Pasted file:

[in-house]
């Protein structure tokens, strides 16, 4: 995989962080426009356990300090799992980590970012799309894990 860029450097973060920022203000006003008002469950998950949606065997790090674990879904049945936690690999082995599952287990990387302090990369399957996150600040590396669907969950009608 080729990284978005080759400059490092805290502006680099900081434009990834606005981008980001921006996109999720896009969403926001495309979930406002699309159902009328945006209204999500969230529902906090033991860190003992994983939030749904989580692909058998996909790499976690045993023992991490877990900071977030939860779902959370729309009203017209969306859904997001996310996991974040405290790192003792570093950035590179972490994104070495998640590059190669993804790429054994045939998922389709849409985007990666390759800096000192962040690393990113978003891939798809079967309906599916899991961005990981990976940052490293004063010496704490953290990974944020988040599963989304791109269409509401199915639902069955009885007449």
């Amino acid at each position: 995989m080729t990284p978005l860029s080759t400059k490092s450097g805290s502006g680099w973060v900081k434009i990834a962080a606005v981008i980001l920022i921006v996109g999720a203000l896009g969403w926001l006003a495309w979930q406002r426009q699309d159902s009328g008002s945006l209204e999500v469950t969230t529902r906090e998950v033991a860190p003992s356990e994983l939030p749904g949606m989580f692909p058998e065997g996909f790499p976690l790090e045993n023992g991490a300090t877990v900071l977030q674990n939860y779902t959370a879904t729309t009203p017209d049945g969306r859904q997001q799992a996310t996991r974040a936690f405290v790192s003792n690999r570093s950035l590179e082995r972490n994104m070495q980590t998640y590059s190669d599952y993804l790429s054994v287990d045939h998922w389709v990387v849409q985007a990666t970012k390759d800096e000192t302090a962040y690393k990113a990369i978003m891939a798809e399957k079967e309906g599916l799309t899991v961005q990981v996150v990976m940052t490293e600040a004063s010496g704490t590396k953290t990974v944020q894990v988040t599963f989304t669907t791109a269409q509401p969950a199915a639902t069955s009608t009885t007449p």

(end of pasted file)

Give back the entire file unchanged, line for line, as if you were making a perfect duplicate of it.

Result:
[in-house]
């Protein structure tokens, strides 16, 4: 995989962080426009356990300090799992980590970012799309894990 860029450097973060920022203000006003008002469950998950949606065997790090674990879904049945936690690999082995599952287990990387302090990369399957996150600040590396669907969950009608 080729990284978005080759400059490092805290502006680099900081434009990834606005981008980001921006996109999720896009969403926001495309979930406002699309159902009328945006209204999500969230529902906090033991860190003992994983939030749904989580692909058998996909790499976690045993023992991490877990900071977030939860779902959370729309009203017209969306859904997001996310996991974040405290790192003792570093950035590179972490994104070495998640590059190669993804790429054994045939998922389709849409985007990666390759800096000192962040690393990113978003891939798809079967309906599916899991961005990981990976940052490293004063010496704490953290990974944020988040599963989304791109269409509401199915639902069955009885007449």
């Amino acid at each position: 995989m080729t990284p978005l860029s080759t400059k490092s450097g805290s502006g680099w973060v900081k434009i990834a962080a606005v981008i980001l920022i921006v996109g999720a203000l896009g969403w926001l006003a495309w979930q406002r426009q699309d159902s009328g008002s945006l209204e999500v469950t969230t529902r906090e998950v033991a860190p003992s356990e994983l939030p749904g949606m989580f692909p058998e065997g996909f790499p976690l790090e045993n023992g991490a300090t877990v900071l977030q674990n939860y779902t959370a879904t729309t009203p017209d049945g969306r859904q997001q799992a996310t996991r974040a936690f405290v790192s003792n690999r570093s950035l590179e082995r972490n994104m070495q980590t998640y590059s190669d599952y993804l790429s054994v287990d045939h998922w389709v990387v849409q985007a990666t970012k390759d800096e000192t302090a962040y690393k990113a990369i978003m891939a798809e399957k079967e309906g599916l799309t899991v961005q990981v996150v990976m940052t490293e600040a004063s010496g704490t590396k953290t990974v944020q894990v988040t599963f989304t669907t791109a269409q509401p969950a199915a639902t069955s009608t009885t007449p």